Addressing hunger, malnutrition and climate change with our eyes open: the future of the Millennium Development Goals

dublin-conference-logo-140x85“We are sleepwalking towards the edge of history’s cliff”. This was a sentence uttered by former vice-president of the US, Al Gore at the recent Hunger Nutrition Climate Justice conference in Dublin in reference to the impact of climate change on global food security, poverty, inequality and resource scarcity. Thinking about this statement, one might think it means we are blindly stumbling towards our inevitable demise but it is not because we are blind to the challenges we face nor to the solutions rather it is our unresponsiveness in addressing them which Al Gore was referring to.

While the former vice-president often delivers a rousing speech around the dangers of climate change, his speech this time was targeted to a broader development agenda. We are not only witnessing extreme levels of hunger, malnutrition and widespread poverty but any progress we have made towards eradicating these injustices will be lost if we ignore climate change. Climate change is expected to lower grain yields and raise crop prices across the developing world, leading to a 20-percent rise in child malnutrition. Already undernutrition contributes to the deaths of 2.6 million children under five each year.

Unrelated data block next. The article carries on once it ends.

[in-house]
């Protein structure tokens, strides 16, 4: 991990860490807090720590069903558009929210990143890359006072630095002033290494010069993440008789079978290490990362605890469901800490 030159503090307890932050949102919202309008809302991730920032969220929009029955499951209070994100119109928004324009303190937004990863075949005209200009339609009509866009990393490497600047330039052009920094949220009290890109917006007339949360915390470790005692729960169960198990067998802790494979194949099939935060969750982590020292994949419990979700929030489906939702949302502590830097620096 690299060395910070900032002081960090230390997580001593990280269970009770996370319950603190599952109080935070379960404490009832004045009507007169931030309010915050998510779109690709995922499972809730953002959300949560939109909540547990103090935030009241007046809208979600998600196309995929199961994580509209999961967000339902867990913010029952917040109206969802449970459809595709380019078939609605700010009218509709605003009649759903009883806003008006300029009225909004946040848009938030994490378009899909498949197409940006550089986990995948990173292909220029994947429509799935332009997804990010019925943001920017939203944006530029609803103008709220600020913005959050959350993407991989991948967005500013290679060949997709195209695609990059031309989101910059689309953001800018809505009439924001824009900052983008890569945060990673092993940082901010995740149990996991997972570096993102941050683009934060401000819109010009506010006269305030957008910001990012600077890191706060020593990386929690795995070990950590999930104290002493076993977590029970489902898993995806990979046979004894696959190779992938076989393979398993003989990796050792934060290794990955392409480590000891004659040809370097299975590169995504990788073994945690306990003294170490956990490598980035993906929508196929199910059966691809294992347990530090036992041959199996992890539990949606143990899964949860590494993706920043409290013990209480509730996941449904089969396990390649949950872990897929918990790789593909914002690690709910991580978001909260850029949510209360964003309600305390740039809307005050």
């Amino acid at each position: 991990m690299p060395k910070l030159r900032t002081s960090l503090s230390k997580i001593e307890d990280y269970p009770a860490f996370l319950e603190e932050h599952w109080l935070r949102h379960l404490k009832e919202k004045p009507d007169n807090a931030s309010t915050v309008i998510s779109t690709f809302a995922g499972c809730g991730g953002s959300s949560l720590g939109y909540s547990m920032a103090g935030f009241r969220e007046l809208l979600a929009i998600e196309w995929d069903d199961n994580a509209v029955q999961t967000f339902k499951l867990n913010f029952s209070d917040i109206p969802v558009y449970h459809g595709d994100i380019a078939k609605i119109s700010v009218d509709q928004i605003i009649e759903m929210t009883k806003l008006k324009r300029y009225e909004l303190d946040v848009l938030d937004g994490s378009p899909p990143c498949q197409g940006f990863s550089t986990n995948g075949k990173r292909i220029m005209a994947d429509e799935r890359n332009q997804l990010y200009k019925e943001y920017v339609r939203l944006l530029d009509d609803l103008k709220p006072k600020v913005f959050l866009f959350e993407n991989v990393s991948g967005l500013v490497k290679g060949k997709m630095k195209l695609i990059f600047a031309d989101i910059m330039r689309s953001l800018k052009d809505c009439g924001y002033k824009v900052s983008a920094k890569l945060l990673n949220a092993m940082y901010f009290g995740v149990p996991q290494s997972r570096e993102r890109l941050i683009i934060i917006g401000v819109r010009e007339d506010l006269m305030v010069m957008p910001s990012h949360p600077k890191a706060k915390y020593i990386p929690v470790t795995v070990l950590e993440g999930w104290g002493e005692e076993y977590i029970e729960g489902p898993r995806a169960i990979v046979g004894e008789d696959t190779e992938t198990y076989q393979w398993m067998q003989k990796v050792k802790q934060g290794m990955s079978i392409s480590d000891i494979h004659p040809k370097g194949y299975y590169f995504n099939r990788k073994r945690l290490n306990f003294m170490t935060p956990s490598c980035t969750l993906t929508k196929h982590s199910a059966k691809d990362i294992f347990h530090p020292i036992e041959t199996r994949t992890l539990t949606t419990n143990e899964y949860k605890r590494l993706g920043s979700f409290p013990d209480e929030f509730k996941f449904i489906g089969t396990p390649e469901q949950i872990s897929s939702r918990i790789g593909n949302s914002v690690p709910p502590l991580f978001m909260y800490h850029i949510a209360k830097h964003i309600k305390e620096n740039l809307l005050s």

The Millennium Development Goals (MDGs), established as a result of the United Nations Millennium Summit in 2000, are 8 goals which aim to address a wide range of development issues from hunger and poverty to HIV/AIDS, health and education. The eight goals are around:

  • Eradicating extreme poverty and hunger,
  • Achieving universal primary education,
  • Promoting gender equality and empowering women,
  • Reducing child mortality rates,
  • Improving maternal health,
  • Combating HIV/AIDS, malaria, and other diseases,
  • Ensuring environmental sustainability, and
  • Developing a global partnership for development.

Each goal is divided into specific targets. For example the first goal has three targets:

  • Target 1A: Halve, between 1990 and 2015, the proportion of people whose income is less than $1.25 a day
  • Target 1B: Achieve full and productive employment and decent work for all, including women and young people
  • Target 1C: Halve, between 1990 and 2015, the proportion of people who suffer from hunger

As we approach the 2015 deadline set for these goals, experts, policymakers and global leaders are looking back to individual county’s success in reaching these goals as well as forward to what a new set of development goals might look like. Progress, in general, has been mixed, with some countries such as Brazil already achieving a number of the goals while others, such as Benin, not on track to meet any. China and India have been particularly successful, the former reducing poverty from 452 million people to 278 million. Over the same period, however, sub-Saharan Africa has reduced poverty by only 1%. Characterising the region as a whole though masks differences between individual countries. Ghana may be the only country who looks likely to reach the goal of halving poverty and hunger by 2015 but 14 African countries look likely to reach target 1A and 12 to reach target 1C. This progress, however, is, as Al gore said, at risk if we fail to address wider environmental crises such as climate change. [Read more…]